This Facebook bot from Lokai, Charity: water and AKQA recreates an Ethiopian girl's long walk for water

Through pictures, maps and videos, "Yeshi" helps users understand the daily struggle to survive in drought-stricken regions

Women in rural Ethiopia have to trek through the desert for an average of two and a half hours every day to access drinking water. A new Facebook Messenger experience aims to convey their struggle with a bot called Yeshi.

Charity: water, AKQA and Lokai, maker of the popular silicone bracelets, have come together to create "Walk With Yeshi," an interactive experience designed specifically for Facebook’s Messenger. By texting with the bot, users can virtually accompany Yeshi, a fictional Ethiopian girl (the name means "the one for a thousand") on her long journey to retrieve water.

Yeshi interacts with the user by sending texts, images, videos, sound files, maps and GIFs of her surroundings during her trip. "While you spend your day at school, work or with friends, my day is on this path," she says, and "The first thing you notice is the heat."

Steven Izen, CEO of Lokia, said the idea for Yeshi arose from the brand’s desire to use modern tools to help people understand the water crisis. Six hundred sixty three million people don’t have access to clean drinking water, according the charity:water. To cut through the "clutter of social media," the brand went straight for a messaging platform.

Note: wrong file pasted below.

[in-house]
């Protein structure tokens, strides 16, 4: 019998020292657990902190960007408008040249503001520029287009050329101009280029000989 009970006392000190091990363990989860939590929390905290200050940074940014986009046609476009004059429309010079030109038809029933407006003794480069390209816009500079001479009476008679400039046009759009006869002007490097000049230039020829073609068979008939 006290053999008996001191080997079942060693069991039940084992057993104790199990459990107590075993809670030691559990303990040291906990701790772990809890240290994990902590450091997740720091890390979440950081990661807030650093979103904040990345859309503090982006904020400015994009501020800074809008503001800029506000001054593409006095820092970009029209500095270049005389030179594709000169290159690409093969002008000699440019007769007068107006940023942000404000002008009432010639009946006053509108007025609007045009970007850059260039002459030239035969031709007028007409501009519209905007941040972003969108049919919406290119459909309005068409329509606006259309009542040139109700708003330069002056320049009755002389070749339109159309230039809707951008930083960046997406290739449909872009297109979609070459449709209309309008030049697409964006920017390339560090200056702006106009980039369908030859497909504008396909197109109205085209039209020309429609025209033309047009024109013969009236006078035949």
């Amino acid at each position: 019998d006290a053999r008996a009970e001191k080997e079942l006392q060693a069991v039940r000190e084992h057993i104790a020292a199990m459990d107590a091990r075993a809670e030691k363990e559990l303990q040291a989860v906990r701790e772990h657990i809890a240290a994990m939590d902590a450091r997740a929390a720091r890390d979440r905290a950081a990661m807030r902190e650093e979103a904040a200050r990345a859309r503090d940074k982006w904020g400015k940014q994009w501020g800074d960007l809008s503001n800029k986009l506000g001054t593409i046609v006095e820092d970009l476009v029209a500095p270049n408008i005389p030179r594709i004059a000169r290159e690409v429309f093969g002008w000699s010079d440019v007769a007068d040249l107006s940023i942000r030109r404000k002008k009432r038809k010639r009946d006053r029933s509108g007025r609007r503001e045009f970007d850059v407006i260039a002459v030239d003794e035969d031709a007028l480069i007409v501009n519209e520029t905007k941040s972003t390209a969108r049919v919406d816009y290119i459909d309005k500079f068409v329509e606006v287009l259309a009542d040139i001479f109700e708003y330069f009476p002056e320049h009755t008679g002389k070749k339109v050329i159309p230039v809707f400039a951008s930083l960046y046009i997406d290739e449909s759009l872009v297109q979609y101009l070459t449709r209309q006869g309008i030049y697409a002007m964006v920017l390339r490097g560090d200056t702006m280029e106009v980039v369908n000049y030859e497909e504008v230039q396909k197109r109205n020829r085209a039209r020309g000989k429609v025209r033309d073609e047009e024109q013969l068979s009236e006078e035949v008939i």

Izen knew that an intimate and personal experience would work best when raising awareness of the crisis. "As humans it’s easy to tune out crises as a problem in some far off place," he said, "As we all know, when we are affected personally or know someone who is affected, then the crisis or problem becomes real for us."

"We realized we would have to create a bot and experience that felt intimate and real to users," said Izen. "Our answer was a modern version of taking a walk together and having a chat."

Although Yeshi doesn’t always reply to every message and the conversation is  notably one-sided, the bot does ask about where the user lives, if the user wants to meet her family and if the user could send pictures of his or her home.

The experience is broken down into 10-20 minute sections. "This allows for the experience to feel a bit more like how an actual conversation would flow on a long walk," said Izen. To begin the interaction, users message "hello" to Live Lokai similar to how a user would private message a friend. To stop the experience at any time, users can type "Stop walking."

Overall, the experience lasts two and a half hours, depending on how often the user interacts. The time frame is meant to mirror the amount of time it takes an actual Ethiopian woman to reach a source of water.

"We knew going into this that two and a half hours would be a big ask for some people," said Izen. "What’s great is even struggling with making time for the full experience is a way to gain perspective. Time is precious to everyone, including those who walk to access water daily."

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